This will give a better answer to if this vision will ever come about, or how much change will occur by the end of it.
It’s the Deloitte report plus the “Professional Cycling Council” which is a group of interested parties:
I’ve no idea the relatively influence of all of those people, nor how much consultation they did, but in the face of it, I’d say it means it is more likely to come to fruition then… I guess it depends on how much the smaller organisers / teams are up for it.
It worries me slightly when ‘management consultants’ get involved – my own personal experience is that it tends to end in lots of money being spent and a jumbled outcome. On the flip side, from a business point of view the sport of cycling is run in a truly shambolic way and it could probably do with a bit of ‘expert’ input.
Very interesting article and the ‘all good’ section sums up my own mixed feelings. On the one hand, the proposals seems logial (broadly speaking) but one of the reasons i love cycling is the history of the races and the emotions they conjure up. Pro cycling is often a complete shambles but at the end of the day it’s our shambles!
The Tour of the Basque country does not overlap with Paris-Roubaix, or indeed the Tour of Flanders. It specifically runs from Monday to Saturday to avoid those two races.
I know… but ride the Basque Country and almost nobody does Paris-Roubaix, flying late on Saturday to Paris so they can start in Roubaix.
Fans can watch both but the peloton happily splits across these two races.
This is a nightmare. Who needs all these limitations and regulations? What about a race organiser’s freedom to do what he wants with his race? Sorry, but ASO, RCS, Unipublic, Flanders Classics and the rest should tell the UCI to stuff it, and to stop trying to run their business.
Note the balance of power. ASO and RCS get to keep their grand tours so they own over half the calendar with three races and they’ll own other events on top Roubaix, Lombardia, Liege, Sanremo etc. They’ll end up with a much larger % of the sport.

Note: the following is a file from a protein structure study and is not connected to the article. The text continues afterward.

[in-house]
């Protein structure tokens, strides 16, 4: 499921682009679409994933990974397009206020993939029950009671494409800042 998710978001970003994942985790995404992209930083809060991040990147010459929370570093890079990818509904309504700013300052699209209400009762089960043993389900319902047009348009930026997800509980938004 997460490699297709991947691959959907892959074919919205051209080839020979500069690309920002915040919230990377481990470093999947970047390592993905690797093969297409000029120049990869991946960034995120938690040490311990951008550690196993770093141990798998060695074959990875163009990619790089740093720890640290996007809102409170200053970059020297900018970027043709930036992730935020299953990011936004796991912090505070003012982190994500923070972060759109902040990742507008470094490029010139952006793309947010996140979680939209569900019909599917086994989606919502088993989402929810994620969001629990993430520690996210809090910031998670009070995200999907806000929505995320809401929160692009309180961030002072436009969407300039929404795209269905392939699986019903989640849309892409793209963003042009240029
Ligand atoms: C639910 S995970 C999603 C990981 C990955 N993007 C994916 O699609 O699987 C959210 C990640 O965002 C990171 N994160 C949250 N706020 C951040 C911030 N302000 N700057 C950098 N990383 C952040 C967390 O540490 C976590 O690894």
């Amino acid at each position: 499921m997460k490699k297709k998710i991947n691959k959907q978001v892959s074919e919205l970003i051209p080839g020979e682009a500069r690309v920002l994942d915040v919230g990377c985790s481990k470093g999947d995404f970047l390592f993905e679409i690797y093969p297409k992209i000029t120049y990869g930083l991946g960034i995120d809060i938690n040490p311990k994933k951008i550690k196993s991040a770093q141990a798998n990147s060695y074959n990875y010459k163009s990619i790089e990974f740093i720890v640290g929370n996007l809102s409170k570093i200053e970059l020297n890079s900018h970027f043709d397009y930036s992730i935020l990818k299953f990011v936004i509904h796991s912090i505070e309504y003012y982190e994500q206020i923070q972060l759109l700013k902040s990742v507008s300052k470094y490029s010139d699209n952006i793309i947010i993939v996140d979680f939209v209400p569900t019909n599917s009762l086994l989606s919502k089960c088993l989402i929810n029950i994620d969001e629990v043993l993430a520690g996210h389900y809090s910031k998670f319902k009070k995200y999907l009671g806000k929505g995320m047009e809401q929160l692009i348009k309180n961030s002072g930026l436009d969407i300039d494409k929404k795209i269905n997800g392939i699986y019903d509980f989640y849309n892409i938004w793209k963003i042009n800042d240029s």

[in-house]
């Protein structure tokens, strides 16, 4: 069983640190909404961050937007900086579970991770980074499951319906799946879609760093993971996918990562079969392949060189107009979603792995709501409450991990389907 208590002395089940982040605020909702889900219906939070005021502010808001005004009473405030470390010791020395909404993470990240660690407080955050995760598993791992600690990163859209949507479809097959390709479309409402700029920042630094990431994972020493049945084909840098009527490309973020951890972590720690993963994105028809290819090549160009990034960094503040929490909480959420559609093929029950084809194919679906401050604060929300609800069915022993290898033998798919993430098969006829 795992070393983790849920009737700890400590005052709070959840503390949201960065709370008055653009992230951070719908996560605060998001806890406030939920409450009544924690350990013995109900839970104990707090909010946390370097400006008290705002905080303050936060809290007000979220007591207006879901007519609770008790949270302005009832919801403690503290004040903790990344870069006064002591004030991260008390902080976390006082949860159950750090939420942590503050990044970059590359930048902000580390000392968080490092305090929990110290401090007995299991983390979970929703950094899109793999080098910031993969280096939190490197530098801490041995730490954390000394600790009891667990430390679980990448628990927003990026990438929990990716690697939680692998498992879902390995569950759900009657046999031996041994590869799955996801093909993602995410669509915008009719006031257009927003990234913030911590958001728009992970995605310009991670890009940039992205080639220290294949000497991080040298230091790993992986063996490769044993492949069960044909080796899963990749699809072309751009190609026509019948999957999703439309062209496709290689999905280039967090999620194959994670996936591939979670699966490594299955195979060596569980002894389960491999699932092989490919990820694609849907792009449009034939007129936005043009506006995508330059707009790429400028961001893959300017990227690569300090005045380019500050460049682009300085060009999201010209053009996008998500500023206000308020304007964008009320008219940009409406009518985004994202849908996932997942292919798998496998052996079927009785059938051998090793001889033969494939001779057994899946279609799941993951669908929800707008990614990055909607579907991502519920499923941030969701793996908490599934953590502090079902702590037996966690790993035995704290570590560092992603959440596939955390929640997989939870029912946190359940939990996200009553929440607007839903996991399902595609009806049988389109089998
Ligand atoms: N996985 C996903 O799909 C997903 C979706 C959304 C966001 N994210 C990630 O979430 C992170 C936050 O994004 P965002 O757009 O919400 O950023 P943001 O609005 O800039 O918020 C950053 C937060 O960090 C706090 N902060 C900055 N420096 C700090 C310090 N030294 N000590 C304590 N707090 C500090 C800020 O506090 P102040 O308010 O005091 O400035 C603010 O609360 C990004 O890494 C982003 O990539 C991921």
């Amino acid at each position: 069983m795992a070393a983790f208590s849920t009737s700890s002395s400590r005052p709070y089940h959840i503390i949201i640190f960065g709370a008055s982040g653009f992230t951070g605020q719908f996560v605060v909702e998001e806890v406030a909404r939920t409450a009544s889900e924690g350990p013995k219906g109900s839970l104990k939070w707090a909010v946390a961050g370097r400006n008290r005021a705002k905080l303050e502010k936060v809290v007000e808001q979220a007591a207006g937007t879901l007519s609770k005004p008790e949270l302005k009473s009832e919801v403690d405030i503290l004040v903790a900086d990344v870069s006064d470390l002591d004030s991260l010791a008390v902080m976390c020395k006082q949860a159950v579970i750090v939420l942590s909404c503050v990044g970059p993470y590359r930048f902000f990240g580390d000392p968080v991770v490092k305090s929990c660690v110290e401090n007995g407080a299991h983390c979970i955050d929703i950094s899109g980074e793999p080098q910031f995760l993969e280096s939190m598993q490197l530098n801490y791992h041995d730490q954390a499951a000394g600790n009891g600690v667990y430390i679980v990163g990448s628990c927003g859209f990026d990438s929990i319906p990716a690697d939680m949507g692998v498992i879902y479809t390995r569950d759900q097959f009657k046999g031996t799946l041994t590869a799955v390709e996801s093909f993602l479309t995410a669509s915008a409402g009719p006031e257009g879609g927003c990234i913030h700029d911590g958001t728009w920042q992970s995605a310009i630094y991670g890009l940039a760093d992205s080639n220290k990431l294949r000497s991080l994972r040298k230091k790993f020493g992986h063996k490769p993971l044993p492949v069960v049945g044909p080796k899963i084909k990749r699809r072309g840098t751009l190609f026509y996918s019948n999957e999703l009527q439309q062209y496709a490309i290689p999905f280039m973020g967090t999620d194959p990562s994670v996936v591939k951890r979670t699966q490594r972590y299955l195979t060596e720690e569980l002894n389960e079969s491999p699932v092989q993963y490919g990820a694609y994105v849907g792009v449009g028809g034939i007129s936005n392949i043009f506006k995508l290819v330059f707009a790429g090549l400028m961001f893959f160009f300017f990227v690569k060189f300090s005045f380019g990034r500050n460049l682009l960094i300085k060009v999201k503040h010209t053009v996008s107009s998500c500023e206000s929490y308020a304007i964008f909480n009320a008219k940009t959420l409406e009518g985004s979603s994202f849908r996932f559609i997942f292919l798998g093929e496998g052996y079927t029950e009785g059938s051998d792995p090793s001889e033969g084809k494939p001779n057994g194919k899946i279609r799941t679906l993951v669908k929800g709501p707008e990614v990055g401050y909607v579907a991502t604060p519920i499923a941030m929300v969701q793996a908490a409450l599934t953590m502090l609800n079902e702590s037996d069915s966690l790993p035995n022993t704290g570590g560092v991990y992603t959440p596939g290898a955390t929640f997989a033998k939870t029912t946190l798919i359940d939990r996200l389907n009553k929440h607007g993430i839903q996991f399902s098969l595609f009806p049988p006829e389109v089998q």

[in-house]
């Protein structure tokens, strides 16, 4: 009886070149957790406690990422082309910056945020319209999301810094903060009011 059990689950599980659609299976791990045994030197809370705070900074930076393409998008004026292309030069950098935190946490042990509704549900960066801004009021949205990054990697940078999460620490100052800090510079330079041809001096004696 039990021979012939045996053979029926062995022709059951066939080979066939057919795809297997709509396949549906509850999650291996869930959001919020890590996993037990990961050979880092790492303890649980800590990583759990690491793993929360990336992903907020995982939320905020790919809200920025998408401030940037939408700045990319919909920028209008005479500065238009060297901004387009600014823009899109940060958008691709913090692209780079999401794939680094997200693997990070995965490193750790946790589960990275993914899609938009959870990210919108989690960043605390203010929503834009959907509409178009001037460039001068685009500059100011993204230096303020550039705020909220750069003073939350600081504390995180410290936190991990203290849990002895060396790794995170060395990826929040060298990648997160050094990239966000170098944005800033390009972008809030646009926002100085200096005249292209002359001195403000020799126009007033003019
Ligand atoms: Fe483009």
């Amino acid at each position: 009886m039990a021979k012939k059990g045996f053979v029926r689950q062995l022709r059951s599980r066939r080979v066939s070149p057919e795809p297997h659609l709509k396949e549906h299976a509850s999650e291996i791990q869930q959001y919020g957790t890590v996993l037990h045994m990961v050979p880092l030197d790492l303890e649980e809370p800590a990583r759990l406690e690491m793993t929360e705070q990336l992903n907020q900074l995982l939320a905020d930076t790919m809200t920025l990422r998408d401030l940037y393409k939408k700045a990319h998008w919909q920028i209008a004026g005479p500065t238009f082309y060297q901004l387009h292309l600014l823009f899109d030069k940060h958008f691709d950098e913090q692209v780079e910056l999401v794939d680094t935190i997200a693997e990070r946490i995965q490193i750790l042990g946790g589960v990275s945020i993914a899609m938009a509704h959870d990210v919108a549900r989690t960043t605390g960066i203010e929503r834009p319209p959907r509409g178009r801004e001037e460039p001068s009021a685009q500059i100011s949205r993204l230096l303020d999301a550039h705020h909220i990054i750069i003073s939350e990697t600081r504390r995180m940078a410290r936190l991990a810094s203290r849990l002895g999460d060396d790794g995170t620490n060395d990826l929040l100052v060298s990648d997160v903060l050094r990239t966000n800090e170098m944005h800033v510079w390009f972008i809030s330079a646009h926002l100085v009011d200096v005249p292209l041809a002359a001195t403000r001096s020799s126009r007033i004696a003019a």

Sure. But that’s another problem, the concentration of the historical race heritage in fewer and fewer hands. That would be more something the UCI should be up to: oblige ASO and RCS to sell races. (If they don’t, the EU will end up doing it one day). More independent organisers, like IMG/Tour de Suisse, or Volta a Catalunya are cornered: not only do ASO and RCS use market dominance to sell their TV rights in take-or-leave packages, but they also get the regulator to work to their advantage.
7:22am “This is a nightmare. Who needs all these limitations and regulations? What about a race organiser’s freedom to do what he wants with his race?”
6:47pm “But that’s another problem, the concentration of the historical race heritage in fewer and fewer hands. That would be more something the UCI should be up to: oblige ASO and RCS to sell races.”
So you want UCI to give more freedom to race organizers, yet force them to sell “heritage” races? Interesting.
Exactly. It should about mantaining competition and preventing further collusion.
And it’s not only the calendar: the UCI regulates, to the detriment of a race’s appeal, total and daily mileage, rest days and many other things it shouldn’t regulate. If ASO thinks it fit the TdF to run for 32 stages, over 5.000 kms in total, and with some 350km stages, it should be free to do it. But it shouldn’t be free to demand that people buying the TdF be also obliged to buy Paris-Nice and Dauphiné and whatever Arabian race.
This doesn’t prevent them from doing so. The organisers simply have to decide whether they want their event to count for the Division 1 or 2 standings, or whether they’re happy for it to be in the continental circuits. It’s arguable that some make this call already – e.g., the Tour of California staying as an HC event, so it can keep its May slot in competition with the Giro.
So that some races will see themselves relegated if they don’t comply with the general downsizing, right? Why not throw the “Divisions” away instead?
“Be careful of what you wish for” comes to mind. In many respects events have grown organically over time by national, regional and local sponsorship or group or individual enthusiasm. To remove this important aspect of the sport leads to the danger of taking away historical context, removing the potential for new promotions and reducing the regional interest of supporters. The Law of Unintended Consequences is indeed something that should cause pause for thought.